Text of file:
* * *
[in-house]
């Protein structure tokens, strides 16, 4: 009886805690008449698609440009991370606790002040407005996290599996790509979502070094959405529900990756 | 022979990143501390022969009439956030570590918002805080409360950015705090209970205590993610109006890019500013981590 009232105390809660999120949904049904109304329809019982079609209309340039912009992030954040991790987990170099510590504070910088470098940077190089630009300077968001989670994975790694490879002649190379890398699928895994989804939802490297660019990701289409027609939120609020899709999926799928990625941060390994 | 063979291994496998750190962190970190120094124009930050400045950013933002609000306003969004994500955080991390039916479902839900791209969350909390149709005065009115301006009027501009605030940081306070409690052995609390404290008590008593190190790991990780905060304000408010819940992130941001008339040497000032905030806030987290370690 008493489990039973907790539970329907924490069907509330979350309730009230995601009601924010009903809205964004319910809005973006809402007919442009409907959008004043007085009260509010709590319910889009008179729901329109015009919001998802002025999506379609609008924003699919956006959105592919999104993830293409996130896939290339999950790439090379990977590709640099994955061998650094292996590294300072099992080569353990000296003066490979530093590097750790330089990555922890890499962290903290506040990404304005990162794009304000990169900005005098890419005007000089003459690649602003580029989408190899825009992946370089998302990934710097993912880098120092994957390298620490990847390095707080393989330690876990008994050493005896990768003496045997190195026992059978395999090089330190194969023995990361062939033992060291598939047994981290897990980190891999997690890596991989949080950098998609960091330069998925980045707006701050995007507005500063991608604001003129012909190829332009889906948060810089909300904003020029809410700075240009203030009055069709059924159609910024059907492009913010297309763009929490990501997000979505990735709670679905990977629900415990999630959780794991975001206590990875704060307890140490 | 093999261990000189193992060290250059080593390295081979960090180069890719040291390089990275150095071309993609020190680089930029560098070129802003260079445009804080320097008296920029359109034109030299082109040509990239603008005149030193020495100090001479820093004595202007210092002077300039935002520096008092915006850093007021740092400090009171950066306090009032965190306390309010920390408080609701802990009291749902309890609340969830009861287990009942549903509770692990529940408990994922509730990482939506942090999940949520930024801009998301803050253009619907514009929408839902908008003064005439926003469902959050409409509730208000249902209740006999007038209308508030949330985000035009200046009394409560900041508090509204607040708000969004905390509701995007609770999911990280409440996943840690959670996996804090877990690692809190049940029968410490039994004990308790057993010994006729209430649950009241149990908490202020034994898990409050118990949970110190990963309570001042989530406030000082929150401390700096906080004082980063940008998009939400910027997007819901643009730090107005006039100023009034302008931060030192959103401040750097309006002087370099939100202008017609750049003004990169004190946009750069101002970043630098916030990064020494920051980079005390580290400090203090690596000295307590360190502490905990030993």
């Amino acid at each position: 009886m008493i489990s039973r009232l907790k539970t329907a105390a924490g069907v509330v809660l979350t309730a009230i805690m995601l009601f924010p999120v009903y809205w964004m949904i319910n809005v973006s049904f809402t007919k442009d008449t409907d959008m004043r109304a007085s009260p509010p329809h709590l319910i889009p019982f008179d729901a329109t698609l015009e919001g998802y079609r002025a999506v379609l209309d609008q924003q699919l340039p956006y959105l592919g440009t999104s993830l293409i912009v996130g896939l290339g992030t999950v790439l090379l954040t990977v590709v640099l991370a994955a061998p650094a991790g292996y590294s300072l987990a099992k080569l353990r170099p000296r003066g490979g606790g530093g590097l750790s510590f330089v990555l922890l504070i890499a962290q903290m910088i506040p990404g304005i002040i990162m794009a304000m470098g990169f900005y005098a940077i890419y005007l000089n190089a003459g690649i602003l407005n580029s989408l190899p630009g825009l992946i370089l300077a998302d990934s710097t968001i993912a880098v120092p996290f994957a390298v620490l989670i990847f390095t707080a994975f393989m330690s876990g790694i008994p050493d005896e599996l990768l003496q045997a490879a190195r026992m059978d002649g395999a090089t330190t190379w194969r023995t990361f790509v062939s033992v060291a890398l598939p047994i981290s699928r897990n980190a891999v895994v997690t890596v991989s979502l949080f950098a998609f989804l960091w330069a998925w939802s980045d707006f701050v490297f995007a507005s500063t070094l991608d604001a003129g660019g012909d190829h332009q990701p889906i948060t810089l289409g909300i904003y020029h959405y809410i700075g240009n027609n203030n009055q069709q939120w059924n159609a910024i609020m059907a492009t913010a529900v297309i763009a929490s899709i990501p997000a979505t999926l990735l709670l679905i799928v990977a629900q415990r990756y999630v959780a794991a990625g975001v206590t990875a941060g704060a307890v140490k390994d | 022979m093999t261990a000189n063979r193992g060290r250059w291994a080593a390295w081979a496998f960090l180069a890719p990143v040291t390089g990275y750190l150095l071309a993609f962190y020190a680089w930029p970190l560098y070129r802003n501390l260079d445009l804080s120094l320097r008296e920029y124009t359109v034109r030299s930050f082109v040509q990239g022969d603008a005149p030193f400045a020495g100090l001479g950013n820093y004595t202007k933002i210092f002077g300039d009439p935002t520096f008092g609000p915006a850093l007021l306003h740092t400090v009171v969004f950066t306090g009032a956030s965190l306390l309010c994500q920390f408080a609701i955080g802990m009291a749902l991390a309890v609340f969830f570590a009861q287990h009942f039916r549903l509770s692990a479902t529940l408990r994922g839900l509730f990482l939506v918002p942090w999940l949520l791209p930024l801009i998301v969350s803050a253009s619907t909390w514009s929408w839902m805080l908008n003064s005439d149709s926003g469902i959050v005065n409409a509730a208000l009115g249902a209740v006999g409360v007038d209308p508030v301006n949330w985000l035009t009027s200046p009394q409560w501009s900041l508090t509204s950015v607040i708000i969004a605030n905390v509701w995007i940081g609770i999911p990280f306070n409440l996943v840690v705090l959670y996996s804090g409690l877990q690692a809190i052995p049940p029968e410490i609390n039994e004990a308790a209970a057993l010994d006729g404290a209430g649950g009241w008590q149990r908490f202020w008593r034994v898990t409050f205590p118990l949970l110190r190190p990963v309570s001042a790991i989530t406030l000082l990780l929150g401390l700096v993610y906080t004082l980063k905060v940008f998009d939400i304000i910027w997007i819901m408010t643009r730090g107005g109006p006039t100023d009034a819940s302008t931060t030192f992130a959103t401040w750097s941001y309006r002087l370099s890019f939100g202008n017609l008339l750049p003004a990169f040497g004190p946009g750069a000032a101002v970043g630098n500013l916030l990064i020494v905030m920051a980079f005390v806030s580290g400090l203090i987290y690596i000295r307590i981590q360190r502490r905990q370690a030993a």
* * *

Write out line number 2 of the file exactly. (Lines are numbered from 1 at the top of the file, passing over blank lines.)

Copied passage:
């Protein structure tokens, strides 16, 4: 009886805690008449698609440009991370606790002040407005996290599996790509979502070094959405529900990756 | 022979990143501390022969009439956030570590918002805080409360950015705090209970205590993610109006890019500013981590 009232105390809660999120949904049904109304329809019982079609209309340039912009992030954040991790987990170099510590504070910088470098940077190089630009300077968001989670994975790694490879002649190379890398699928895994989804939802490297660019990701289409027609939120609020899709999926799928990625941060390994 | 063979291994496998750190962190970190120094124009930050400045950013933002609000306003969004994500955080991390039916479902839900791209969350909390149709005065009115301006009027501009605030940081306070409690052995609390404290008590008593190190790991990780905060304000408010819940992130941001008339040497000032905030806030987290370690 008493489990039973907790539970329907924490069907509330979350309730009230995601009601924010009903809205964004319910809005973006809402007919442009409907959008004043007085009260509010709590319910889009008179729901329109015009919001998802002025999506379609609008924003699919956006959105592919999104993830293409996130896939290339999950790439090379990977590709640099994955061998650094292996590294300072099992080569353990000296003066490979530093590097750790330089990555922890890499962290903290506040990404304005990162794009304000990169900005005098890419005007000089003459690649602003580029989408190899825009992946370089998302990934710097993912880098120092994957390298620490990847390095707080393989330690876990008994050493005896990768003496045997190195026992059978395999090089330190194969023995990361062939033992060291598939047994981290897990980190891999997690890596991989949080950098998609960091330069998925980045707006701050995007507005500063991608604001003129012909190829332009889906948060810089909300904003020029809410700075240009203030009055069709059924159609910024059907492009913010297309763009929490990501997000979505990735709670679905990977629900415990999630959780794991975001206590990875704060307890140490 | 093999261990000189193992060290250059080593390295081979960090180069890719040291390089990275150095071309993609020190680089930029560098070129802003260079445009804080320097008296920029359109034109030299082109040509990239603008005149030193020495100090001479820093004595202007210092002077300039935002520096008092915006850093007021740092400090009171950066306090009032965190306390309010920390408080609701802990009291749902309890609340969830009861287990009942549903509770692990529940408990994922509730990482939506942090999940949520930024801009998301803050253009619907514009929408839902908008003064005439926003469902959050409409509730208000249902209740006999007038209308508030949330985000035009200046009394409560900041508090509204607040708000969004905390509701995007609770999911990280409440996943840690959670996996804090877990690692809190049940029968410490039994004990308790057993010994006729209430649950009241149990908490202020034994898990409050118990949970110190990963309570001042989530406030000082929150401390700096906080004082980063940008998009939400910027997007819901643009730090107005006039100023009034302008931060030192959103401040750097309006002087370099939100202008017609750049003004990169004190946009750069101002970043630098916030990064020494920051980079005390580290400090203090690596000295307590360190502490905990030993």